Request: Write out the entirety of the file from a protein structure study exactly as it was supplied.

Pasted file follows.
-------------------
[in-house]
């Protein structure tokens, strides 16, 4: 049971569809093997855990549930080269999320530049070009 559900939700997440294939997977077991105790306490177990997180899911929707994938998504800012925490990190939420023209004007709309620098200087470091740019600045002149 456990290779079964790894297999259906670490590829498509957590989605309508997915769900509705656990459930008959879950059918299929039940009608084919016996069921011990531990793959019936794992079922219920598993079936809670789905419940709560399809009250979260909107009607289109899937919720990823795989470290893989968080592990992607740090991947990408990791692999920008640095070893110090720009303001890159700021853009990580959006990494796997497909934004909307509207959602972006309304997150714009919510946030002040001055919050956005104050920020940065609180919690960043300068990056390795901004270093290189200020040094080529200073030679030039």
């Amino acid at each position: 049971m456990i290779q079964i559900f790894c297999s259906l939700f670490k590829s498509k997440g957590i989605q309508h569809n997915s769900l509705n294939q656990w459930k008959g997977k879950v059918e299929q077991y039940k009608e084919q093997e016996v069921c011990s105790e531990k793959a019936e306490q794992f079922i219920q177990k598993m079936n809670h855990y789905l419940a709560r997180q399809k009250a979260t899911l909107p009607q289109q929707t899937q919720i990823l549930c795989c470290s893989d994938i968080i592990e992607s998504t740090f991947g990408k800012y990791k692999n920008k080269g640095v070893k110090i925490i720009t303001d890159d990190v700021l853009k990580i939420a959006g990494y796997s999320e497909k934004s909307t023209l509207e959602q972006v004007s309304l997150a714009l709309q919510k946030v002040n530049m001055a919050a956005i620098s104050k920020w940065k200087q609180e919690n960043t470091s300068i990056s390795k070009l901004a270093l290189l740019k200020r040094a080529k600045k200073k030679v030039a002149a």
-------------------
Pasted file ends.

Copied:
[in-house]
């Protein structure tokens, strides 16, 4: 049971569809093997855990549930080269999320530049070009 559900939700997440294939997977077991105790306490177990997180899911929707994938998504800012925490990190939420023209004007709309620098200087470091740019600045002149 456990290779079964790894297999259906670490590829498509957590989605309508997915769900509705656990459930008959879950059918299929039940009608084919016996069921011990531990793959019936794992079922219920598993079936809670789905419940709560399809009250979260909107009607289109899937919720990823795989470290893989968080592990992607740090991947990408990791692999920008640095070893110090720009303001890159700021853009990580959006990494796997497909934004909307509207959602972006309304997150714009919510946030002040001055919050956005104050920020940065609180919690960043300068990056390795901004270093290189200020040094080529200073030679030039």
């Amino acid at each position: 049971m456990i290779q079964i559900f790894c297999s259906l939700f670490k590829s498509k997440g957590i989605q309508h569809n997915s769900l509705n294939q656990w459930k008959g997977k879950v059918e299929q077991y039940k009608e084919q093997e016996v069921c011990s105790e531990k793959a019936e306490q794992f079922i219920q177990k598993m079936n809670h855990y789905l419940a709560r997180q399809k009250a979260t899911l909107p009607q289109q929707t899937q919720i990823l549930c795989c470290s893989d994938i968080i592990e992607s998504t740090f991947g990408k800012y990791k692999n920008k080269g640095v070893k110090i925490i720009t303001d890159d990190v700021l853009k990580i939420a959006g990494y796997s999320e497909k934004s909307t023209l509207e959602q972006v004007s309304l997150a714009l709309q919510k946030v002040n530049m001055a919050a956005i620098s104050k920020w940065k200087q609180e919690n960043t470091s300068i990056s390795k070009l901004a270093l290189l740019k200020r040094a080529k600045k200073k030679v030039a002149a």